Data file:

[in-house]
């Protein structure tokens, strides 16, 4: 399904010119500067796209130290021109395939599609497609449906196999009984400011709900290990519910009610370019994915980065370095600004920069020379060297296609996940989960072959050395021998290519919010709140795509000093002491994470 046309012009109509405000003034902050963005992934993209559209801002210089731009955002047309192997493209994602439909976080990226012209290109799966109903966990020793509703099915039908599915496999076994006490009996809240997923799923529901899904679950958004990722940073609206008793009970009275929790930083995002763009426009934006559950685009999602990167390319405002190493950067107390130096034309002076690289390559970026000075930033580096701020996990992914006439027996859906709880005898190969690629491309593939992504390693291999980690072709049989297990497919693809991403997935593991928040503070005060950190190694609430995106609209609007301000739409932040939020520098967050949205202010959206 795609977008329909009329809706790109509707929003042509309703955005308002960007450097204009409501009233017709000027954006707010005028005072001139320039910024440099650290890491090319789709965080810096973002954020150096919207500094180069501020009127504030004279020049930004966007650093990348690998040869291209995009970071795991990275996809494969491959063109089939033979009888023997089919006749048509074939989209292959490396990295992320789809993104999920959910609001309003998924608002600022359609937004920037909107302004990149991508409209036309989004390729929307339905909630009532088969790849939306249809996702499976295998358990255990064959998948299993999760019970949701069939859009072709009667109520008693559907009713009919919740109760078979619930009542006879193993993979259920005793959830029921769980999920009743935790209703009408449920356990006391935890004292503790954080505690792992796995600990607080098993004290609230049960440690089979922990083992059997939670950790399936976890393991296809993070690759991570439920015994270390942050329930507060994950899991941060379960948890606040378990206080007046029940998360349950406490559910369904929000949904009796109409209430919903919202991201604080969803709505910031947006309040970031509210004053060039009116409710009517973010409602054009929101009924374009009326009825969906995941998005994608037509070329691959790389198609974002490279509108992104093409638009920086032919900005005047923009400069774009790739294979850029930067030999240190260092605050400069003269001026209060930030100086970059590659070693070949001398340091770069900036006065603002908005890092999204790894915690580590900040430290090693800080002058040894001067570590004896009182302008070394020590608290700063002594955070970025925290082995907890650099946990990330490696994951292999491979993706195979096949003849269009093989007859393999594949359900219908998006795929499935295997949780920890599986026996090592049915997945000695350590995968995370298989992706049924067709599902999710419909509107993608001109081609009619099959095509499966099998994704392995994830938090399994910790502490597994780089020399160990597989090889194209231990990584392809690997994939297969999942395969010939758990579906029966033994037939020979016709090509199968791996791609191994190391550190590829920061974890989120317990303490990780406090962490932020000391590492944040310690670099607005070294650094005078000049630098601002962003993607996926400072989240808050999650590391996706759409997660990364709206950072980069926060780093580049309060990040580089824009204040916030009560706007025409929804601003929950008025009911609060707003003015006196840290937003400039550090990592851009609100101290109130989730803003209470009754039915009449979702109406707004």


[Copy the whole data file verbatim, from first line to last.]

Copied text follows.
[in-house]
């Protein structure tokens, strides 16, 4: 399904010119500067796209130290021109395939599609497609449906196999009984400011709900290990519910009610370019994915980065370095600004920069020379060297296609996940989960072959050395021998290519919010709140795509000093002491994470 046309012009109509405000003034902050963005992934993209559209801002210089731009955002047309192997493209994602439909976080990226012209290109799966109903966990020793509703099915039908599915496999076994006490009996809240997923799923529901899904679950958004990722940073609206008793009970009275929790930083995002763009426009934006559950685009999602990167390319405002190493950067107390130096034309002076690289390559970026000075930033580096701020996990992914006439027996859906709880005898190969690629491309593939992504390693291999980690072709049989297990497919693809991403997935593991928040503070005060950190190694609430995106609209609007301000739409932040939020520098967050949205202010959206 795609977008329909009329809706790109509707929003042509309703955005308002960007450097204009409501009233017709000027954006707010005028005072001139320039910024440099650290890491090319789709965080810096973002954020150096919207500094180069501020009127504030004279020049930004966007650093990348690998040869291209995009970071795991990275996809494969491959063109089939033979009888023997089919006749048509074939989209292959490396990295992320789809993104999920959910609001309003998924608002600022359609937004920037909107302004990149991508409209036309989004390729929307339905909630009532088969790849939306249809996702499976295998358990255990064959998948299993999760019970949701069939859009072709009667109520008693559907009713009919919740109760078979619930009542006879193993993979259920005793959830029921769980999920009743935790209703009408449920356990006391935890004292503790954080505690792992796995600990607080098993004290609230049960440690089979922990083992059997939670950790399936976890393991296809993070690759991570439920015994270390942050329930507060994950899991941060379960948890606040378990206080007046029940998360349950406490559910369904929000949904009796109409209430919903919202991201604080969803709505910031947006309040970031509210004053060039009116409710009517973010409602054009929101009924374009009326009825969906995941998005994608037509070329691959790389198609974002490279509108992104093409638009920086032919900005005047923009400069774009790739294979850029930067030999240190260092605050400069003269001026209060930030100086970059590659070693070949001398340091770069900036006065603002908005890092999204790894915690580590900040430290090693800080002058040894001067570590004896009182302008070394020590608290700063002594955070970025925290082995907890650099946990990330490696994951292999491979993706195979096949003849269009093989007859393999594949359900219908998006795929499935295997949780920890599986026996090592049915997945000695350590995968995370298989992706049924067709599902999710419909509107993608001109081609009619099959095509499966099998994704392995994830938090399994910790502490597994780089020399160990597989090889194209231990990584392809690997994939297969999942395969010939758990579906029966033994037939020979016709090509199968791996791609191994190391550190590829920061974890989120317990303490990780406090962490932020000391590492944040310690670099607005070294650094005078000049630098601002962003993607996926400072989240808050999650590391996706759409997660990364709206950072980069926060780093580049309060990040580089824009204040916030009560706007025409929804601003929950008025009911609060707003003015006196840290937003400039550090990592851009609100101290109130989730803003209470009754039915009449979702109406707004």